Top recruit to Clemson: Take my teammate, too

The nation’s top high school football prospect has unwittingly exposed one of the uncomfortable aspects of college recruiting.

And in so doing, he has shined a bright light on a practice that no one wants to admit exists.  

Rising senior Robert Nkemdiche, a 6-foot-5, 265-pound defensive end from Grayson High School in Loganville, Ga., has been the object of college coaches’ desires for several of years now. Like the princess at the ball, Nkemdiche has had plenty of suitors, including Alabama, LSU and Ole Miss (where his brother, Denzel, currently plays).

Robert Nkemdiche verbally committed to Clemson on June 14 — a coup for Tigers coach Dabo Swinney, who was roommates with Nkemdiche’s high school coach, Mickey Conn, when both played at Alabama.

But now the commitment may be in doubt.

On Friday, Nkemdiche told the Atlanta Journal-Constitution, “I am waiting on Clemson to offer Ryan” a scholarship.

Ryan is Ryan Carter, a 5-11 safety at Grayson High who, by all indications, is very talented. In fact, Carter has an offer from Ole Miss, but he has not yet been approached by Clemson.

Now, Swinney’s in a pinch, since Nkemdiche is suggesting that his commitment might be a package deal.

“When that happens (signing Carter), it’s over … it’s a done deal … it’s locked,” Nkemdiche told the AJC.

Earlier this week, another Nkemdiche teammate and friend, quarterback Nick Schuessler, decided to give up his scholarship to Mississippi State for a preferred walk-on role at Clemson.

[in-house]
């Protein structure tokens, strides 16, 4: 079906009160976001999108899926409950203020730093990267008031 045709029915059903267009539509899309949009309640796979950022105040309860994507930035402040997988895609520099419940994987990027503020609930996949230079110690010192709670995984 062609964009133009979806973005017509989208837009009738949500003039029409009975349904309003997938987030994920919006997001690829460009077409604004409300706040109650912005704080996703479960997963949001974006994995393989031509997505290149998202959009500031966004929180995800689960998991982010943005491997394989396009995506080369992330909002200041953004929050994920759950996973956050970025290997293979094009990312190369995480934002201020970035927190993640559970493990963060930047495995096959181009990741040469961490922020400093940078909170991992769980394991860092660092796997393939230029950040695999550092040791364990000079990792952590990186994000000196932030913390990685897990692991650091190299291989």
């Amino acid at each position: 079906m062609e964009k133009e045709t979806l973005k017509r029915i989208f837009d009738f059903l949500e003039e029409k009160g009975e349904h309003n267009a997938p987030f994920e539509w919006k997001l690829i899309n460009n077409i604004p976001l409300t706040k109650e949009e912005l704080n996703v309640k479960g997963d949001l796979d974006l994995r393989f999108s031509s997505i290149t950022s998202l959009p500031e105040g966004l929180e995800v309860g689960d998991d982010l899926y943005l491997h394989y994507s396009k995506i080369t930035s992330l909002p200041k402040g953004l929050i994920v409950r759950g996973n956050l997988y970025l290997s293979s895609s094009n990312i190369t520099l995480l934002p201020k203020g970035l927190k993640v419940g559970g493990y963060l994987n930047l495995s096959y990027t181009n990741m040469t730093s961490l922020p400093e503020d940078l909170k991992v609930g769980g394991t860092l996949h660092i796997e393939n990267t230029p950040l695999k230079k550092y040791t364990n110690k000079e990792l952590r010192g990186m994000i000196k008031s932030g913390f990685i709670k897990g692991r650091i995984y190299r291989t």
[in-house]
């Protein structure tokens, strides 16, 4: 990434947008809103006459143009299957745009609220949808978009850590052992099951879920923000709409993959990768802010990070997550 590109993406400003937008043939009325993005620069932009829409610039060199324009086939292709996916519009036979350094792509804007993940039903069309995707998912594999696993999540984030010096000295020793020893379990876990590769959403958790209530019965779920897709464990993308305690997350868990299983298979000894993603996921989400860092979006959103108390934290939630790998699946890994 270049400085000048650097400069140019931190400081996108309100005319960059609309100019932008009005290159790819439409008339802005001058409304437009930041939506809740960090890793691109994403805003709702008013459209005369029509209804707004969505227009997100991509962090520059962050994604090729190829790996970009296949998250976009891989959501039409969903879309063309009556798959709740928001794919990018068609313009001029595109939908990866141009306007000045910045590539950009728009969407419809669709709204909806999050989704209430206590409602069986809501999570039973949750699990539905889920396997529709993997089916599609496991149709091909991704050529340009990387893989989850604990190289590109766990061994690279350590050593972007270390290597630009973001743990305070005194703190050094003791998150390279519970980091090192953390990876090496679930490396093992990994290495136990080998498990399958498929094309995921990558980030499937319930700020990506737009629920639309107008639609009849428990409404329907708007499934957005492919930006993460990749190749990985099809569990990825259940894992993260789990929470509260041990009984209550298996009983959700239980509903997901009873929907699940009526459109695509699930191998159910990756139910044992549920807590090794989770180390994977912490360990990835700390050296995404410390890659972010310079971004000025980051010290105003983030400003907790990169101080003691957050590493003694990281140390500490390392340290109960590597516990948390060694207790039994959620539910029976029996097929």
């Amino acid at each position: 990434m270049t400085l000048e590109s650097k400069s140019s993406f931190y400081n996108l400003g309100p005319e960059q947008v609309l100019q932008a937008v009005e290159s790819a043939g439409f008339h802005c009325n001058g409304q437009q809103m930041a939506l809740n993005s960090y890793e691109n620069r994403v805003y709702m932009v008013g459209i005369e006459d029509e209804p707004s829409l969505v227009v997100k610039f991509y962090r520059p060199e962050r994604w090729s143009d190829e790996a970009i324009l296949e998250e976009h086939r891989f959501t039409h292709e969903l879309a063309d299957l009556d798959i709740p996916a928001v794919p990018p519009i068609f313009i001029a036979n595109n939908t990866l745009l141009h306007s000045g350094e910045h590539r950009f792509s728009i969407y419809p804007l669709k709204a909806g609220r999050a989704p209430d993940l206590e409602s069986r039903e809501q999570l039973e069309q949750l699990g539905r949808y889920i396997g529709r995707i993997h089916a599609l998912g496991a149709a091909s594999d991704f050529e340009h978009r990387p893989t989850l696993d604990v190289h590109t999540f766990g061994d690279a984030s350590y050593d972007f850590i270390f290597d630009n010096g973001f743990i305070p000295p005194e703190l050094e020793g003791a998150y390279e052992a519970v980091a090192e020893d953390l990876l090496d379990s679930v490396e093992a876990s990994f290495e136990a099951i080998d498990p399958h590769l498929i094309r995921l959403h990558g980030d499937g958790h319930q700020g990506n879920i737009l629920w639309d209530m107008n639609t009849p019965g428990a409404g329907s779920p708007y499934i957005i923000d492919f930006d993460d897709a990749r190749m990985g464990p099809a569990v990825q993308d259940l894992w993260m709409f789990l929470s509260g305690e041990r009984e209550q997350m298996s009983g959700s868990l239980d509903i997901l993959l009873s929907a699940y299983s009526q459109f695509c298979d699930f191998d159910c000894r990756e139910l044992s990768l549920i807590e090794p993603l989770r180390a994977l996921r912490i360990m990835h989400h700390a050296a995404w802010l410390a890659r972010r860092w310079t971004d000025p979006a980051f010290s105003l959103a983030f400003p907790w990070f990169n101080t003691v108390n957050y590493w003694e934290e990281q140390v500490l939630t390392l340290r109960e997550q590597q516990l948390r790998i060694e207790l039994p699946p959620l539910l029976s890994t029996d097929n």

In the not-yet-fully-developed mind of a 17-year-old, that sort of thing makes perfect sense. Nkemdiche probably believes his actions are noble — he’s looking after his friends.

The negative implications of this quid pro quo deal probably haven’t dawned on him.

What would his Clemson teammates think, not just of Nkemdiche, but of Carter and the coaches who acquiesced to such demands? And what kind of precedent does it set if a high school kid can demand scholarships for his entourage?  

The saddest part of the entire affair is the lack of outrage or surprise. That is because, in truth, this sort of thing happens all the time.

Friends and family of top recruits often find their own stock vaulting as signing day draws near. And close high school teammates get recruited, not because of their own talent, but because of their relationships with a superstar.   

From a coach’s perspective, it’s worth it. If Cam Newton had asked Gene Chizik to bring the entire Blinn College backfield to Auburn, Chizik would have been foolish not to do it. Even with a signing limit per class, bringing on a few questionable signees in order to get a franchise player can make a lot of sense.  

Deals like the one Nkemdiche is floating are a part of recruiting.

To the best of anyone’s knowledge, this is the first time a recruit has made his demands through the media. The fact that Carter has an offer from Ole Miss (one of the eye-raising 246 verbal offers Hugh Freeze made in his first months in Oxford) has only thickened the plot.  

“If Clemson doesn’t offer Ryan, it would make me look at Ole Miss a little more, it would,” Nkemdiche said to the AJC. “It’s very important that I have my boys with me.” 

What happens in this case could have long-term implications.

You can bet other coaches are paying attention, as are all future top recruits.